I want to talk with you guys today about the best advice I’ve ever received. But first, I want to tell you a story…
I hated blueberries for the first 32 years of my life.
I picked them out of muffins, left them out of fruit salads and passed them up at the grocery store. They looked suspicious to me.
In our house we have a ‘polite bite’ rule. You don’t have to finish all the food on your plate but you must at least try a bite of everything. One night at dinner my son Dawson noticed I had left my blueberries to the side of my plate and he called me out. I started to defend myself when it occurred to me, had I actually ever eaten a blueberry?
I grabbed a few plump blueberries, closed my eyes and popped them in my mouth. I braced for the disgusting taste I knew was soon to follow…expect it never came. My taste buds were met with a delightful mix of tangy and sweet juices. I liked blueberries? How could this be?! I had missed out on thousands of opportunities to enjoy this delicious fruit because I prided myself on an opinion that wasn’t even based in truth. Perhaps there once was a taste test I’d since forgotten, but I overlooked the fact that things change, people change and apparently taste buds change too.
When Loyalty Goes Too Far
I’ll be the first to admit, I’m loyal to a fault. I’ll welllllll overthink something, process it with a few trusted advisors and then form my deep loyalties. While that might not sound like a bad thing the problem shows itself when I come to the crossroad. I become so prideful in wanting to be ‘right’ I refuse to change my mind. So after a series of compromises later I find myself in a direction I was never intended for with an ego that feels the tension between changing her mind and being true to her now obviously incorrect loyalty. This space is so real to me and one I find my self wrestling in often.
Black and White
I’ve noticed over the past few years my strong desire to know. I think it’s me wanting to skip the overthinking and land on a decision. I can be so quick to make a decision to omit the ‘grey space’. Are you like this too? I used to be really proud of this quality and now I’ve learned that I need soften it some. Life is lived in the grey space. How can we instantly know? We need time to sit with things. That’s where our character is tested and refined.
Grey space makes my control freak nature frantic. Ready, aim, fire is more my protocol. I like plans, charts and completed to-do lists. I like accomplishing goals and creating new ones.
What about those plans when they go astray? Expectations that fall apart. Do to-do lists ever get completed before a dozen additional tasks are added? Do we take time to celebrate an accomplished goal before we rush into the next mountain top moment?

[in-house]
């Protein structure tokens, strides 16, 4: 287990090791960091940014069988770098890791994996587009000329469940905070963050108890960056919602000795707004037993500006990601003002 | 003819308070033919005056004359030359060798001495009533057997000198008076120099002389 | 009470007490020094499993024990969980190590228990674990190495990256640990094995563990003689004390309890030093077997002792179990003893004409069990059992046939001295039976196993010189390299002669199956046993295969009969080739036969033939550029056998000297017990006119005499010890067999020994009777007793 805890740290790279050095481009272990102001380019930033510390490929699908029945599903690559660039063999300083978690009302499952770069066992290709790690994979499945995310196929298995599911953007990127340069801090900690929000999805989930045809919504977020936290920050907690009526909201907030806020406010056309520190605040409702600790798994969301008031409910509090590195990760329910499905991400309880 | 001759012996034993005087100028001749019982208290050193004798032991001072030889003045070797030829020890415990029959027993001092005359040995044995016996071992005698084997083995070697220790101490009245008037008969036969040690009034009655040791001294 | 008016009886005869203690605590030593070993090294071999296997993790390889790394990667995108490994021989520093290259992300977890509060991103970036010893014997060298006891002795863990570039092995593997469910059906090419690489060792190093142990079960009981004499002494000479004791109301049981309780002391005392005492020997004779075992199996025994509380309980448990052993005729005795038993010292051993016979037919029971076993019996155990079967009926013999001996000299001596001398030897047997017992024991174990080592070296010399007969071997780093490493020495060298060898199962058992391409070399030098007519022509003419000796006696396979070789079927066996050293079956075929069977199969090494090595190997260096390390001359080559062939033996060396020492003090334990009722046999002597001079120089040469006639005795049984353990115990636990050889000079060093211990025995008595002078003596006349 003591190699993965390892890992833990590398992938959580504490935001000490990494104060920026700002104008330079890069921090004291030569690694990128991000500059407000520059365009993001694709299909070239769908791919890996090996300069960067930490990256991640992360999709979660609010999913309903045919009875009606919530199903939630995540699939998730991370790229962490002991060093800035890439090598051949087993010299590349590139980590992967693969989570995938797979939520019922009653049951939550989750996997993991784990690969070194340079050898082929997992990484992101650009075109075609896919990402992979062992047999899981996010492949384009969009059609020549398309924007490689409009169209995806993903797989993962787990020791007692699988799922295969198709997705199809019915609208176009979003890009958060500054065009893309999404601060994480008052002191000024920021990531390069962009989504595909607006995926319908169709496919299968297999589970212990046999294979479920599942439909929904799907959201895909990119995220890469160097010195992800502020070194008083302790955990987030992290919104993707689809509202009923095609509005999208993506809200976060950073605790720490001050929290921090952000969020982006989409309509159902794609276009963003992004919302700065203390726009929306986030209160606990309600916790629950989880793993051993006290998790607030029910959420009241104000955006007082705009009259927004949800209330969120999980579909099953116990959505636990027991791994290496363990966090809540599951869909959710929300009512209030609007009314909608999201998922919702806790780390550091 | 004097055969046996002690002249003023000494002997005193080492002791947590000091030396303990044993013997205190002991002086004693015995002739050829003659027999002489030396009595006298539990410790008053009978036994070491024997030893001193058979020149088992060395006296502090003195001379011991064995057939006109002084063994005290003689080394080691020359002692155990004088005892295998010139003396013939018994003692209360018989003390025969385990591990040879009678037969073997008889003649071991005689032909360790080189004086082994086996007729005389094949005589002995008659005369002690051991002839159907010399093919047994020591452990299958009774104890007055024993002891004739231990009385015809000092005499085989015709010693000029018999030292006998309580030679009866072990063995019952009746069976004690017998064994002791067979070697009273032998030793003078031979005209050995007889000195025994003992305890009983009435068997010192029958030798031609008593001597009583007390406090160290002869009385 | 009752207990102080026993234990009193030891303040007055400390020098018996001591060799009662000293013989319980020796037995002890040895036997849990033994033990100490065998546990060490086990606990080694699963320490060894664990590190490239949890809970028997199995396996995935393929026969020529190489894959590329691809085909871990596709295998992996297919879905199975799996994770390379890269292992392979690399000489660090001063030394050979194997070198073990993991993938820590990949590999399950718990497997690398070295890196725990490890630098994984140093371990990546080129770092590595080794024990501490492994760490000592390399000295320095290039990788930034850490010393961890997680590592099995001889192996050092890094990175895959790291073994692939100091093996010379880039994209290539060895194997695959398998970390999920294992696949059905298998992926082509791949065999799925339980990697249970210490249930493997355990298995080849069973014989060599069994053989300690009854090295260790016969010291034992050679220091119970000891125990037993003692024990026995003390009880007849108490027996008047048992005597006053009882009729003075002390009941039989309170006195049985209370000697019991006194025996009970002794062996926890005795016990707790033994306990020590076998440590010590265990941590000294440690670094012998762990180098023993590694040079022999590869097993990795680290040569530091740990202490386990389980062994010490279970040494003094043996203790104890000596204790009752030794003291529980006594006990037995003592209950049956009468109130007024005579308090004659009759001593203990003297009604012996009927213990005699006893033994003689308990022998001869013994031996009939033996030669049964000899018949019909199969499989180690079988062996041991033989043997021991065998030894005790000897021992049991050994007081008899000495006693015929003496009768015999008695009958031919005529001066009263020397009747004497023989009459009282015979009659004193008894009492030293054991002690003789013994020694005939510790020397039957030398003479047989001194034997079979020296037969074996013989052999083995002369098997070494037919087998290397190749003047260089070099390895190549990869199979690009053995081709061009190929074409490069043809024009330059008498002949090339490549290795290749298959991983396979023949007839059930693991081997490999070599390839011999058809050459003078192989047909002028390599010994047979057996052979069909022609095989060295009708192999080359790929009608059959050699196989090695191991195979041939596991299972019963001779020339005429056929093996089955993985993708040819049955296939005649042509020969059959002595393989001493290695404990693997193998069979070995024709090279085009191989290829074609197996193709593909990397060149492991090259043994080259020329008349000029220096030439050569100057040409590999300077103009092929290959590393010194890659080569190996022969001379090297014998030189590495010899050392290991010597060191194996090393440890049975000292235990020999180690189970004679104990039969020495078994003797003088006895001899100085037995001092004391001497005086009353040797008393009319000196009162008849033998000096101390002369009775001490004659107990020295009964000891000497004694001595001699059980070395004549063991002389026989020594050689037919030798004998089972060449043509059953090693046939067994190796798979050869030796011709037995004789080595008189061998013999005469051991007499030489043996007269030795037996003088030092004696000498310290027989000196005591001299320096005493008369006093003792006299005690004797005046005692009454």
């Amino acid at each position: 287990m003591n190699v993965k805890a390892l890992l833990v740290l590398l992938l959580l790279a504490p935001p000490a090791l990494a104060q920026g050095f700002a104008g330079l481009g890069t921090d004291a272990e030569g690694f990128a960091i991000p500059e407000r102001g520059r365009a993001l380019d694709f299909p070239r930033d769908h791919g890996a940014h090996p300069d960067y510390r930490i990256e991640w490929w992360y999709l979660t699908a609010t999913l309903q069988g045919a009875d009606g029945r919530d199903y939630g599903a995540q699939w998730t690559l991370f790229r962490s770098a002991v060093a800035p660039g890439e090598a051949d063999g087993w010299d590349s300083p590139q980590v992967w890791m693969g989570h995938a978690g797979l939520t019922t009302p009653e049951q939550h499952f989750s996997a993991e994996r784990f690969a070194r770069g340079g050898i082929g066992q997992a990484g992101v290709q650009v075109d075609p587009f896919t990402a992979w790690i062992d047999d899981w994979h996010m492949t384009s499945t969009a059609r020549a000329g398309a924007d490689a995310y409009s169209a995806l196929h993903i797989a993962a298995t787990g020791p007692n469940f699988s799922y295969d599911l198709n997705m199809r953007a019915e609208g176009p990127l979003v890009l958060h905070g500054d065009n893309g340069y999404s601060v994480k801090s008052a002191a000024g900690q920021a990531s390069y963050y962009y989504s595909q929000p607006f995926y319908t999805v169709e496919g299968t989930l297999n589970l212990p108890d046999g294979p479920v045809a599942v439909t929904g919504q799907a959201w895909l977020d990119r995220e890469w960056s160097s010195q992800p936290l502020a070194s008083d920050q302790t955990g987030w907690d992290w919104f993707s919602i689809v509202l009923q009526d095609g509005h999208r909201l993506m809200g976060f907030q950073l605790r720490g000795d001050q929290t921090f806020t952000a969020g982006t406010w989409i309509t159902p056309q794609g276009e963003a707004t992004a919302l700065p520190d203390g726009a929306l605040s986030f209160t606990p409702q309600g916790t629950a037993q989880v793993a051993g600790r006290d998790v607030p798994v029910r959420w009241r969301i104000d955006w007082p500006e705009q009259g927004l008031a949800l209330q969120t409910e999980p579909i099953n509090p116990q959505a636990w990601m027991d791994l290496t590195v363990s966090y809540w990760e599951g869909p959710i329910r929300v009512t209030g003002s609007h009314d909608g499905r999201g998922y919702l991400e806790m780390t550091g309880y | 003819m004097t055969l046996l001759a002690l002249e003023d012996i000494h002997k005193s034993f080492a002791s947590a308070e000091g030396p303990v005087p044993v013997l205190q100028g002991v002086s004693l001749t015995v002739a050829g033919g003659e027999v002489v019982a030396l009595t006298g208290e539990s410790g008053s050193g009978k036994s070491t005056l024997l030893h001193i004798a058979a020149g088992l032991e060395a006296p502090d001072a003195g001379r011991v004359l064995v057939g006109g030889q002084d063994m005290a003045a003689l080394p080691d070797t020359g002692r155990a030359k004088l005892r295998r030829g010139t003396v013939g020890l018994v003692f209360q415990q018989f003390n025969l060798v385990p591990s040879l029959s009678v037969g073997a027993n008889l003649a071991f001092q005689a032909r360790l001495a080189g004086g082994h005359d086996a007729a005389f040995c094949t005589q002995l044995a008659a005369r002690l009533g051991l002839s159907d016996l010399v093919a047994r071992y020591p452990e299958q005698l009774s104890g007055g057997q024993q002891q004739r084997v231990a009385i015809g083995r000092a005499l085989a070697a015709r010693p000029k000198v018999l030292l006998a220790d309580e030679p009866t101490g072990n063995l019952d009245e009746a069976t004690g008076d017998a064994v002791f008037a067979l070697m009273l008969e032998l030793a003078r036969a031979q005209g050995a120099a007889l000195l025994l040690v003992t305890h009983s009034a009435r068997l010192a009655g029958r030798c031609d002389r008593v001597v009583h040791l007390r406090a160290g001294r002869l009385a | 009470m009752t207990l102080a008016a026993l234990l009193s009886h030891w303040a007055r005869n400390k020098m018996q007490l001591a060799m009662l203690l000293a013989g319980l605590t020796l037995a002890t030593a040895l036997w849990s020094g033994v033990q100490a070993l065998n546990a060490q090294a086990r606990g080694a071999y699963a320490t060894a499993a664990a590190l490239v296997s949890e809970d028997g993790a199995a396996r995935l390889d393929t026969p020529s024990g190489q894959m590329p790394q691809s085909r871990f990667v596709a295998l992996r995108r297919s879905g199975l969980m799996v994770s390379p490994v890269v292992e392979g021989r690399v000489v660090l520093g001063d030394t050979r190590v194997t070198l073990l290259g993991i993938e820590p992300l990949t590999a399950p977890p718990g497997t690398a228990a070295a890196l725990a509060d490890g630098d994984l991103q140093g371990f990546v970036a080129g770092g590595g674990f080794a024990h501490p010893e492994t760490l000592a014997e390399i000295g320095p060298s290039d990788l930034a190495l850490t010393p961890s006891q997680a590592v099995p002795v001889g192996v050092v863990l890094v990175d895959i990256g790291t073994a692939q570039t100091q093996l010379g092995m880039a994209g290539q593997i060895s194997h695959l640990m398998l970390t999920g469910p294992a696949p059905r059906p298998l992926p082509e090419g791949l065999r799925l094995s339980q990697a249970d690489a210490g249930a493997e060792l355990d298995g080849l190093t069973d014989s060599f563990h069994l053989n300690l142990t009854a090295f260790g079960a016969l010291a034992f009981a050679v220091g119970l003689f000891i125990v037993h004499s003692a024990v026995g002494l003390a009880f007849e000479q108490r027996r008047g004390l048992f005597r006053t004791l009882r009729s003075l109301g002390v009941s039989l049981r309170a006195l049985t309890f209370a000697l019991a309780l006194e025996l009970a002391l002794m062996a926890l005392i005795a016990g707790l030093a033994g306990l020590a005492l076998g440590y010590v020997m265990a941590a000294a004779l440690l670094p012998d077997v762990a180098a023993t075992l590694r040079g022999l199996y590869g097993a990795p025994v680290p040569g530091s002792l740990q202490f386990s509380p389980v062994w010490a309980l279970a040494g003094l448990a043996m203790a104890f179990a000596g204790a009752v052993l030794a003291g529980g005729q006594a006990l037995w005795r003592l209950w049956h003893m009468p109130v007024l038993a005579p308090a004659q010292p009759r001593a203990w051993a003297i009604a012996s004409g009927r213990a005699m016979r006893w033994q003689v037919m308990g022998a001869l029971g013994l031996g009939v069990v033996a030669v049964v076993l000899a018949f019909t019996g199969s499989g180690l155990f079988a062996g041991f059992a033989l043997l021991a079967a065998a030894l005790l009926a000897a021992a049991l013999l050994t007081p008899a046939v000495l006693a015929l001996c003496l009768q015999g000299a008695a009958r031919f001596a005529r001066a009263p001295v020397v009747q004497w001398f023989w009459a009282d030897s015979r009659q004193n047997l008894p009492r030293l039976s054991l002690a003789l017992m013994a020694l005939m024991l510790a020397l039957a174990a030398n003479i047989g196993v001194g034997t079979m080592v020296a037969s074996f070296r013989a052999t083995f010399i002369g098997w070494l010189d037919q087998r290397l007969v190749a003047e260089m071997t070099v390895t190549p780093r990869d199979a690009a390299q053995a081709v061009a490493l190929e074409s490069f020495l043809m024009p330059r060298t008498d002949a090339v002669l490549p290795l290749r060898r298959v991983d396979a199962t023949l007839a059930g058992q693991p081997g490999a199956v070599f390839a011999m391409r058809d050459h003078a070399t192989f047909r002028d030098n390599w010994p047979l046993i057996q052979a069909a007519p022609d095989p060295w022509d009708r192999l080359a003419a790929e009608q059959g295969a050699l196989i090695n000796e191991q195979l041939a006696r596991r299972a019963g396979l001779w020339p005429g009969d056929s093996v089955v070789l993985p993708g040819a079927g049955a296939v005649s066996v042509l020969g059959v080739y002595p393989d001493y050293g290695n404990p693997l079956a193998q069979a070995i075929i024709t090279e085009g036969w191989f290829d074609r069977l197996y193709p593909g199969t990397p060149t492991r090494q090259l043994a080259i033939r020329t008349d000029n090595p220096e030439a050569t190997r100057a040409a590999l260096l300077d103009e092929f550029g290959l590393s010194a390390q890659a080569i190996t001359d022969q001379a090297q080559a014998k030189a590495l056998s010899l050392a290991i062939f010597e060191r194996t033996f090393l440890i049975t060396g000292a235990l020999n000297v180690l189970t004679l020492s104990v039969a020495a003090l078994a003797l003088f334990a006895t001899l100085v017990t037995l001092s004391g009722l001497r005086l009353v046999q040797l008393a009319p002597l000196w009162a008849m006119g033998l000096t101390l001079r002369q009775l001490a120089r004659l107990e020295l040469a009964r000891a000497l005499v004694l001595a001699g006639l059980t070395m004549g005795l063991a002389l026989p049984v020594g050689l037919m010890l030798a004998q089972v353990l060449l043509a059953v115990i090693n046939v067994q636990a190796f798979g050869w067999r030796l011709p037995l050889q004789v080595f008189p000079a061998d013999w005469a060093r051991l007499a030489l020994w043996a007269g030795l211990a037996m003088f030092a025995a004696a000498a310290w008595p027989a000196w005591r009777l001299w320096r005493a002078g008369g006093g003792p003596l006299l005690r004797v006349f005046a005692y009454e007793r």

Try it On
This thought pattern led me to a conversation with a friend and her advise I come back to daily. Not only did she give me permission to change my mind at any given moment because I am a different version of me today than I was yesterday, but she also gifted me a mantra:
‘Try it on.’
Before you commit to something or feel like you have to fully know the outcome first, ‘try it on’ and see how it fits. Similar to getting dressed, we may need to go through a few options before we land on the best fit for us.
I am heavy into grey space right now, in most areas of my life it seems. I find myself asking God often, ‘What are you refining in me during this grey season? Why is this grey space necessary in so many parts and places of my life? What are you building that requires so much grey, God?’.
If I’m honest, sometimes I don’t want God to answer those questions when I ask, I want him to wave a magic wand instead. I want my late night phone calls with my dear friend to reveal black and white answers. I want my quiet time to come easy and answers to be in alignment with my plan.
What have you overlooked or been avoiding that you need to revisit? What can you take a ‘polite bite’ of to see how it mixes with your taste buds today? How can you know if something is or isn’t meant for you if you haven’t tasted the experience first?
The freedom I found in this lens has allowed me to swap out unnecessary and agonizing mental energy with an abundance of new experiences and creative thinking I would have missed out on entirely. This way of living is really living.